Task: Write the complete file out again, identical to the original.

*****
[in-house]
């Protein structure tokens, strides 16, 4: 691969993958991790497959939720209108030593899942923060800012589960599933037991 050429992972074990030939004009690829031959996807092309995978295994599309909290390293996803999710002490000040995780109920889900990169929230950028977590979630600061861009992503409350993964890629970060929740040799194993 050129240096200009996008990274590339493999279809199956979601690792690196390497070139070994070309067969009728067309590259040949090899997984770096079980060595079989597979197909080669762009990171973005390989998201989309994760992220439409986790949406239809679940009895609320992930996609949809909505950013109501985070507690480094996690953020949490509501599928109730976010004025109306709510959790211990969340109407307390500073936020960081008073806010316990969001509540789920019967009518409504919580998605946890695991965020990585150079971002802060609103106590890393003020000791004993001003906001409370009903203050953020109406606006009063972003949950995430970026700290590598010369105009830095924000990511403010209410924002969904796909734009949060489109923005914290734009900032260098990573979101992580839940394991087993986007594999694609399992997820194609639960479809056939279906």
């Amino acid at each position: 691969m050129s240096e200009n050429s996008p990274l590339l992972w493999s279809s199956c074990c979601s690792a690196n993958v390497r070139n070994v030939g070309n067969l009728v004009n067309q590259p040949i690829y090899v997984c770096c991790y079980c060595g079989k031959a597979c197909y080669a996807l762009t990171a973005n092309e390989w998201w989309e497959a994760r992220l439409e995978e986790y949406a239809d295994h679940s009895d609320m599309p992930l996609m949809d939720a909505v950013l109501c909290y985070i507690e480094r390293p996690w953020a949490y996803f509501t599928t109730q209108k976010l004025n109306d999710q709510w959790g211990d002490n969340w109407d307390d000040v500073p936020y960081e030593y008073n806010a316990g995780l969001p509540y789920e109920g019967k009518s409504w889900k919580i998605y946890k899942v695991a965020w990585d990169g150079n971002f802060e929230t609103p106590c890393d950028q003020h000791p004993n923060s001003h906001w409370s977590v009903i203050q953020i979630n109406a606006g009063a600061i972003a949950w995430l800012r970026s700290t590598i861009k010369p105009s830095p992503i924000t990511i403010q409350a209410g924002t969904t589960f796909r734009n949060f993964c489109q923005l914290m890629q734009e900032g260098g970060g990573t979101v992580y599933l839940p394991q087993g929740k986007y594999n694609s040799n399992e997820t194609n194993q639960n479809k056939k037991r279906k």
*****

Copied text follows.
[in-house]
């Protein structure tokens, strides 16, 4: 691969993958991790497959939720209108030593899942923060800012589960599933037991 050429992972074990030939004009690829031959996807092309995978295994599309909290390293996803999710002490000040995780109920889900990169929230950028977590979630600061861009992503409350993964890629970060929740040799194993 050129240096200009996008990274590339493999279809199956979601690792690196390497070139070994070309067969009728067309590259040949090899997984770096079980060595079989597979197909080669762009990171973005390989998201989309994760992220439409986790949406239809679940009895609320992930996609949809909505950013109501985070507690480094996690953020949490509501599928109730976010004025109306709510959790211990969340109407307390500073936020960081008073806010316990969001509540789920019967009518409504919580998605946890695991965020990585150079971002802060609103106590890393003020000791004993001003906001409370009903203050953020109406606006009063972003949950995430970026700290590598010369105009830095924000990511403010209410924002969904796909734009949060489109923005914290734009900032260098990573979101992580839940394991087993986007594999694609399992997820194609639960479809056939279906």
């Amino acid at each position: 691969m050129s240096e200009n050429s996008p990274l590339l992972w493999s279809s199956c074990c979601s690792a690196n993958v390497r070139n070994v030939g070309n067969l009728v004009n067309q590259p040949i690829y090899v997984c770096c991790y079980c060595g079989k031959a597979c197909y080669a996807l762009t990171a973005n092309e390989w998201w989309e497959a994760r992220l439409e995978e986790y949406a239809d295994h679940s009895d609320m599309p992930l996609m949809d939720a909505v950013l109501c909290y985070i507690e480094r390293p996690w953020a949490y996803f509501t599928t109730q209108k976010l004025n109306d999710q709510w959790g211990d002490n969340w109407d307390d000040v500073p936020y960081e030593y008073n806010a316990g995780l969001p509540y789920e109920g019967k009518s409504w889900k919580i998605y946890k899942v695991a965020w990585d990169g150079n971002f802060e929230t609103p106590c890393d950028q003020h000791p004993n923060s001003h906001w409370s977590v009903i203050q953020i979630n109406a606006g009063a600061i972003a949950w995430l800012r970026s700290t590598i861009k010369p105009s830095p992503i924000t990511i403010q409350a209410g924002t969904t589960f796909r734009n949060f993964c489109q923005l914290m890629q734009e900032g260098g970060g990573t979101v992580y599933l839940p394991q087993g929740k986007y594999n694609s040799n399992e997820t194609n194993q639960n479809k056939k037991r279906k």